Learning environmental terms evolution
Marina Avdonina, RUDN University (Russian Federation)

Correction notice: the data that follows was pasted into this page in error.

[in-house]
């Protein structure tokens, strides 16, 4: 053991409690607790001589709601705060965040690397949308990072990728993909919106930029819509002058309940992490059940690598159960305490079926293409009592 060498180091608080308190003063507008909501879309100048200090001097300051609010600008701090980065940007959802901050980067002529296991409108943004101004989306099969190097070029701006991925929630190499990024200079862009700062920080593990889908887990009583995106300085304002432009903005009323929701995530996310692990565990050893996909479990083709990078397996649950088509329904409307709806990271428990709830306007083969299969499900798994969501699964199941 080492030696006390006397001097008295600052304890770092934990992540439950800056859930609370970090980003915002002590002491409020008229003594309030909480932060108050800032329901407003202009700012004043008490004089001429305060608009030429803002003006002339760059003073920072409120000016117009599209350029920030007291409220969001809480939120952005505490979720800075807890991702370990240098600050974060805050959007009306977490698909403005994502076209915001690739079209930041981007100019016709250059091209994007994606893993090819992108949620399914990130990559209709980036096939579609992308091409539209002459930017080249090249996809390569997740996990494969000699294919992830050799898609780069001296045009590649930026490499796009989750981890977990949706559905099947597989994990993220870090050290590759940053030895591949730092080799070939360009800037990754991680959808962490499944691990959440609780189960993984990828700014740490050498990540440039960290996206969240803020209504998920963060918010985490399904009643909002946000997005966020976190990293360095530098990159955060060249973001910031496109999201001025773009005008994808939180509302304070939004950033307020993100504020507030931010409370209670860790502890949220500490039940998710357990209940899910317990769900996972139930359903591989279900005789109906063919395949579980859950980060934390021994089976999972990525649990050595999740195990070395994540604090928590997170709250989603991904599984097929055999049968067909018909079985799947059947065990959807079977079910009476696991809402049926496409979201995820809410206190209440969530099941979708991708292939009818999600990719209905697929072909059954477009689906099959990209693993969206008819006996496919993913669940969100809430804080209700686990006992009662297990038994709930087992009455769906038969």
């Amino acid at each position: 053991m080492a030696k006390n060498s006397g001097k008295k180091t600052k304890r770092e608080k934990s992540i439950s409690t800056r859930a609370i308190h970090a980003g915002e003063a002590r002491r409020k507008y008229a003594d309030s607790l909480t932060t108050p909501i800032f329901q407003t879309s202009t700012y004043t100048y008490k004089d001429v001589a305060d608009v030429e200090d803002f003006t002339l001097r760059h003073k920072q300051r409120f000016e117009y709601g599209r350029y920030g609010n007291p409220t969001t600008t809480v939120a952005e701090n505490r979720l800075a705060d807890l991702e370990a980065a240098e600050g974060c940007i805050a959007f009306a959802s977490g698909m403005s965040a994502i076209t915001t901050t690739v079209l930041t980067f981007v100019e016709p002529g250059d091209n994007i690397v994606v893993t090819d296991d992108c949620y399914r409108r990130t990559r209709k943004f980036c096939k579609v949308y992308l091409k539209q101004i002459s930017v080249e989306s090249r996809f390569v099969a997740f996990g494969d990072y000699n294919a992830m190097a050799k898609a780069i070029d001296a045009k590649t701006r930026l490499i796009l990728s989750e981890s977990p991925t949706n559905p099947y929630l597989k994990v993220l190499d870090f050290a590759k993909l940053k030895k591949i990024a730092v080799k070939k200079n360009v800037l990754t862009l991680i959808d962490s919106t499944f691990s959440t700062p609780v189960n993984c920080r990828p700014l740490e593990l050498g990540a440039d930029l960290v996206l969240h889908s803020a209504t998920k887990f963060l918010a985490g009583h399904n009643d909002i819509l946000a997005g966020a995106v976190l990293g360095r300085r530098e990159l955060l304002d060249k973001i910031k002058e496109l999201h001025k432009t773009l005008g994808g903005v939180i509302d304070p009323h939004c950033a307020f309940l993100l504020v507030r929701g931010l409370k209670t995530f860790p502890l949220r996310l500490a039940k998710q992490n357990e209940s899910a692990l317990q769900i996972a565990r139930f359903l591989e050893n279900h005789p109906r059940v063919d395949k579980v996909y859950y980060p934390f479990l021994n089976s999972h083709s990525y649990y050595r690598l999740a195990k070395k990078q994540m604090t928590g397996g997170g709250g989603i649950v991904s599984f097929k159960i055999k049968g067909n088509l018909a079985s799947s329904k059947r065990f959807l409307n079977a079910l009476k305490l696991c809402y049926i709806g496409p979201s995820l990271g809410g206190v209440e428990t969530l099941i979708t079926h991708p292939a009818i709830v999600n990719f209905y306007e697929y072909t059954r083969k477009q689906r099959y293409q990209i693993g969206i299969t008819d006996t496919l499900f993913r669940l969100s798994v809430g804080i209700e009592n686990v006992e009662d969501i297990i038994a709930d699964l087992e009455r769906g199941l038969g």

Texts on environmental topics represent a very fertile field to teach the means necessary to interpret and translate new meanings of vernacular words of the studied foreign language. The purpose of the research is to make Russian students in ecology learn to identify new environmental terms in English and French texts of the socio-political content, including chat rooms and Internet forums and to find equivalent lexical units in the mother tongue acting on a specific readership: professionals, government officials, general public. The present paper describes also the tasks of the teacher organizing this work based on texts concerning new researches, namely: making constantly selection of news with new terms, especially when a common word acquires a term function changing its semantic structure; to prepare exercises for a work at the lesson or at home. A significant part of the environmentalist texts is written by journalists and not by scientists, so students have to analyze examples of funny or sometimes erroneous ways of translation of English and French news sites into Russian (the native language) as well as to compare video and scripts where common words are used as synonyms to special terms (e.g. water bear / tardigrade). Another feature of such texts is the reluctance of journalists to use accurate but long word combinations. Consequently, the role of figurative means is increased, a journalist involves shortened units, sometimes one word acquires the whole semantics of an expression. The analysis with the help of different on-line tools leads students to the fact that the laws of semantic compatibility of words could be broken, a semantic change could occure and the meaning of the unit is to be rethought in the given context. The aim of the teacher when translating is not only to find such new meaning, but to make students find an equivalent in case such collocations have not yet been introduced even in on-line bilingual dictionaries. In many cases, a scientific neologism has potential value for a momentary transition into the category of commonly used widely spread lexical units, or, on the contrary, for turning into a narrow useable professional word. There are cases of an obsolete special term-historicism coming back to everyday life (e.g. pastille verte, loi Grenelle) demanding a special historical commentary when translating. The present study focuses on a general pedagogical target: the students of the Ecological faculty are realizing that in the beginning of the 21st century they need to learn how to interpret the information, to communicate it in a clear and interesting manner to a precise addressee, finding common point of reference when discussing the new event with experts – scientists and practitioners.